Thanks! I took a look at Reif, and he specifically explains the differences between his approach and mine. It's making much more sense.

The prof. and Reif both do not take into account reflections at the boundaries, which restricts allowed values of ##x## to multiples of the whole wavelength and not half-wavelength. In exchange, this also allows for negative ##k##-values which I think corresponds to inverted phase of the wave equation.

On the other hand, by making ##k=\frac{nx}{L}## I'm accounting for reflections and that reflection will invert phase, therefore only allowing positive ##k##-values and introducing the one-eighth factor. As we know both approaches give the identical result.

Reif justified ignoring reflection by saying since ##\lambda## is on the scale of 1Å and ##\lambda \gg L##, the boundary effects are negligible. I don't quite like this justification since ##L## can arbitrarily be made so this condition is not met, but nonetheless it works.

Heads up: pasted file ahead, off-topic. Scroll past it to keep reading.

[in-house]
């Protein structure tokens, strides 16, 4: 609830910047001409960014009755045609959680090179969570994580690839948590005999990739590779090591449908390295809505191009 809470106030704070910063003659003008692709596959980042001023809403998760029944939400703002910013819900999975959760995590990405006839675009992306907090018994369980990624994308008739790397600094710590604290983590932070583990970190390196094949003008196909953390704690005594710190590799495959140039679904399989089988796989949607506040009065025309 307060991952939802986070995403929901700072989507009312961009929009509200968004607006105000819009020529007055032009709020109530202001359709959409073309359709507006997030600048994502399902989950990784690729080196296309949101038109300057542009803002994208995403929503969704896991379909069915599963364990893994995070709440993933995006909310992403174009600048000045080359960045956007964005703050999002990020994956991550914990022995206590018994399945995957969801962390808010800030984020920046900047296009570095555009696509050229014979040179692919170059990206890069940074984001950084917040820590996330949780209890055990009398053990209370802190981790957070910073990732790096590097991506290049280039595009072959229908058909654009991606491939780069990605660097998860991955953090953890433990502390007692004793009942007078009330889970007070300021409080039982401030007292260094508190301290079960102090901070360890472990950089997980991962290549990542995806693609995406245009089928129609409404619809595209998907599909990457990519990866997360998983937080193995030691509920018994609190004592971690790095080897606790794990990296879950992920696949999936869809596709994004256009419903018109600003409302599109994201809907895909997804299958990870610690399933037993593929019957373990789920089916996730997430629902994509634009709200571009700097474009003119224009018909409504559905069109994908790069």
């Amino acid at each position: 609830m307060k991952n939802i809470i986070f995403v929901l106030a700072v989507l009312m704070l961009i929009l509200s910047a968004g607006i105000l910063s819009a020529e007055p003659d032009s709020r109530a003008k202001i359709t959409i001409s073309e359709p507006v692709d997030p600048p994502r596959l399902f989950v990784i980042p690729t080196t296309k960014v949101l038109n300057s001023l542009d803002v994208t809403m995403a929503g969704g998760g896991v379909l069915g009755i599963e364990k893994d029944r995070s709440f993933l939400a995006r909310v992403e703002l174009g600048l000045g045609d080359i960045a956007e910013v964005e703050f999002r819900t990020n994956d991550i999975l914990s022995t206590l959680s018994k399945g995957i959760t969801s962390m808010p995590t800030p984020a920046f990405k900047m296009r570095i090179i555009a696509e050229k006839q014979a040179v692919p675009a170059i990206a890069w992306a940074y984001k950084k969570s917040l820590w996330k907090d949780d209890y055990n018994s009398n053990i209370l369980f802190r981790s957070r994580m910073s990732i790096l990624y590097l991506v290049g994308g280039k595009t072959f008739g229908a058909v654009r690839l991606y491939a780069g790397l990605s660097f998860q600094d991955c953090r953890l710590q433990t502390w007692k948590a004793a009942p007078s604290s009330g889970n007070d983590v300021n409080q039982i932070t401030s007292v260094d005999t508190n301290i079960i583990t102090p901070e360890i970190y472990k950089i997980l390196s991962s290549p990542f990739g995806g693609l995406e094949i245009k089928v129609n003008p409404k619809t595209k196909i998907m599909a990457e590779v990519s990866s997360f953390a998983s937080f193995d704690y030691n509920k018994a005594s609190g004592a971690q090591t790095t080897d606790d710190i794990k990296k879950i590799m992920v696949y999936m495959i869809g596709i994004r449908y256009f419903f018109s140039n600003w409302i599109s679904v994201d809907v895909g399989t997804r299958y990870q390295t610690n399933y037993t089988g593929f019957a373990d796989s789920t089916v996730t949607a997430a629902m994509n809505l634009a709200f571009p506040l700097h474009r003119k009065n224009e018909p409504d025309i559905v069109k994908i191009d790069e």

As for the rest of the equation (deviating from Reif's notation),
$$N=d^3 n = dn_x dn_y dn_z = \rho (k) d^3 k$$
where ##\rho(k)## is the density of states (number density per ##k##-state) and ##d^3 k## is the allowed volume element of ##k##-space.
Using the relationship ##k=\frac{n\pi}{L}## we find that the density of states is:
$$\rho(k)=\big( \frac{L}{\pi}\big) ^3 = \frac{V}{\pi^3}$$ for ##k=\frac{n\pi}{L}##, and the volume element is:
$$d^3 k = \frac{1}{8}\int_0^{4\pi} d\Omega k^2 dk$$
The product of these two counts the actual number of states (or particles).

Combining the occupation factor, energy per photon and the polarization factor of 2, Planck's law for spectral energy density can be expressed as:
$$u(k)dk=2\frac{1}{V}\rho(k) \bar{E}\phi d^3 k$$
where ##\bar{E}=\frac{h}{\nu}=\frac{hc}{\lambda}## is the photon energy and ##\phi = \frac{1}{e^{\frac{hf}{k_B T}}-1} = \frac{1}{e^{\frac{hc}{k_B \lambda T}}-1}## is the occupation factor.